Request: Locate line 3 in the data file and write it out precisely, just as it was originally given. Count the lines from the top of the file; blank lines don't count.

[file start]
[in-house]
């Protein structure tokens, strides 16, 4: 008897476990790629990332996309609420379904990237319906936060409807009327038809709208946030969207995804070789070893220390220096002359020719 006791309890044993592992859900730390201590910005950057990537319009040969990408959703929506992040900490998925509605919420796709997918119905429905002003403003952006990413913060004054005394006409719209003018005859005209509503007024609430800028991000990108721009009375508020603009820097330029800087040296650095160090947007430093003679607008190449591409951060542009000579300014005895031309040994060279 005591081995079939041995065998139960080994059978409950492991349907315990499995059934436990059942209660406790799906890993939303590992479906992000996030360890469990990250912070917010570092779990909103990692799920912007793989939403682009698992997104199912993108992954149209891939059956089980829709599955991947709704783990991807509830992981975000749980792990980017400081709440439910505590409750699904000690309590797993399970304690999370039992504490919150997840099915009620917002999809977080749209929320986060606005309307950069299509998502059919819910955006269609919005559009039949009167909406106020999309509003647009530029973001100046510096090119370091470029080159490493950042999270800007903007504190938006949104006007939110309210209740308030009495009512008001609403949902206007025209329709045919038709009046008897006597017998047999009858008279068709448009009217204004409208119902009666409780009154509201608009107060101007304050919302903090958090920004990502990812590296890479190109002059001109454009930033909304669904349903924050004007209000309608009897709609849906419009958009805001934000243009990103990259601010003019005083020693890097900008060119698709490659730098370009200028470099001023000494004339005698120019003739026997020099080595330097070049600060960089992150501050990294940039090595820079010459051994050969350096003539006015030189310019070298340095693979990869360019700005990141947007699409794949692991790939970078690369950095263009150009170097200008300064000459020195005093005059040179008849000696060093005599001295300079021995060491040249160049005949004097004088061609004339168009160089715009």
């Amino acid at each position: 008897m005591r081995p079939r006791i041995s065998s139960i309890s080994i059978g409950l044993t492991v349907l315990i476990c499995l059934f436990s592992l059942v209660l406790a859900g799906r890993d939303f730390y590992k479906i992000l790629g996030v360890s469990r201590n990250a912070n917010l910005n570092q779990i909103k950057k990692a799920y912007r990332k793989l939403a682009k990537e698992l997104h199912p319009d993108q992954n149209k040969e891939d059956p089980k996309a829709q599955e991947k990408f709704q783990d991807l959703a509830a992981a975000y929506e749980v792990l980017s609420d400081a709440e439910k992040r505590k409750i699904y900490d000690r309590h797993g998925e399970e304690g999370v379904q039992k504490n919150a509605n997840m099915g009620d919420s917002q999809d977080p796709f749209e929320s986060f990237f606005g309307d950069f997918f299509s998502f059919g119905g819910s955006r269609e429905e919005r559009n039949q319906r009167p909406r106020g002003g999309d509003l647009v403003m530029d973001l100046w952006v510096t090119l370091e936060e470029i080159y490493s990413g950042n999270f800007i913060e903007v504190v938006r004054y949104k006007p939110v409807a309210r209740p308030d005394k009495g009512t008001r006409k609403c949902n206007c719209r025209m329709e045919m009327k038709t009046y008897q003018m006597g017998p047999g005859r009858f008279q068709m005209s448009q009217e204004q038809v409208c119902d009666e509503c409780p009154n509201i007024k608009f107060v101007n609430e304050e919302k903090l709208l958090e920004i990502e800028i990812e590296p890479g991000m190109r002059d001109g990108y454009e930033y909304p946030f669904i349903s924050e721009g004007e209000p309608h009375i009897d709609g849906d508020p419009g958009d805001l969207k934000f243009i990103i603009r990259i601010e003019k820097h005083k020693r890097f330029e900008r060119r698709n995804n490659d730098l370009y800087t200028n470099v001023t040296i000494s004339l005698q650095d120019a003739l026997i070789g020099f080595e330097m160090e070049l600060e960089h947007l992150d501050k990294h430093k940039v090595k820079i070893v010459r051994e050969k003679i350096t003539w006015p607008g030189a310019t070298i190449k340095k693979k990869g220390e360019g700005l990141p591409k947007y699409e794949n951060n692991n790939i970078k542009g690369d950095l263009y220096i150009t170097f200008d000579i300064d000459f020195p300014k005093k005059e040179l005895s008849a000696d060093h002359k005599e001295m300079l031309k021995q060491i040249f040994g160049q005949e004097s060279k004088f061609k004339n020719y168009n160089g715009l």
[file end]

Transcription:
């Amino acid at each position: 008897m005591r081995p079939r006791i041995s065998s139960i309890s080994i059978g409950l044993t492991v349907l315990i476990c499995l059934f436990s592992l059942v209660l406790a859900g799906r890993d939303f730390y590992k479906i992000l790629g996030v360890s469990r201590n990250a912070n917010l910005n570092q779990i909103k950057k990692a799920y912007r990332k793989l939403a682009k990537e698992l997104h199912p319009d993108q992954n149209k040969e891939d059956p089980k996309a829709q599955e991947k990408f709704q783990d991807l959703a509830a992981a975000y929506e749980v792990l980017s609420d400081a709440e439910k992040r505590k409750i699904y900490d000690r309590h797993g998925e399970e304690g999370v379904q039992k504490n919150a509605n997840m099915g009620d919420s917002q999809d977080p796709f749209e929320s986060f990237f606005g309307d950069f997918f299509s998502f059919g119905g819910s955006r269609e429905e919005r559009n039949q319906r009167p909406r106020g002003g999309d509003l647009v403003m530029d973001l100046w952006v510096t090119l370091e936060e470029i080159y490493s990413g950042n999270f800007i913060e903007v504190v938006r004054y949104k006007p939110v409807a309210r209740p308030d005394k009495g009512t008001r006409k609403c949902n206007c719209r025209m329709e045919m009327k038709t009046y008897q003018m006597g017998p047999g005859r009858f008279q068709m005209s448009q009217e204004q038809v409208c119902d009666e509503c409780p009154n509201i007024k608009f107060v101007n609430e304050e919302k903090l709208l958090e920004i990502e800028i990812e590296p890479g991000m190109r002059d001109g990108y454009e930033y909304p946030f669904i349903s924050e721009g004007e209000p309608h009375i009897d709609g849906d508020p419009g958009d805001l969207k934000f243009i990103i603009r990259i601010e003019k820097h005083k020693r890097f330029e900008r060119r698709n995804n490659d730098l370009y800087t200028n470099v001023t040296i000494s004339l005698q650095d120019a003739l026997i070789g020099f080595e330097m160090e070049l600060e960089h947007l992150d501050k990294h430093k940039v090595k820079i070893v010459r051994e050969k003679i350096t003539w006015p607008g030189a310019t070298i190449k340095k693979k990869g220390e360019g700005l990141p591409k947007y699409e794949n951060n692991n790939i970078k542009g690369d950095l263009y220096i150009t170097f200008d000579i300064d000459f020195p300014k005093k005059e040179l005895s008849a000696d060093h002359k005599e001295m300079l031309k021995q060491i040249f040994g160049q005949e004097s060279k004088f061609k004339n020719y168009n160089g715009l």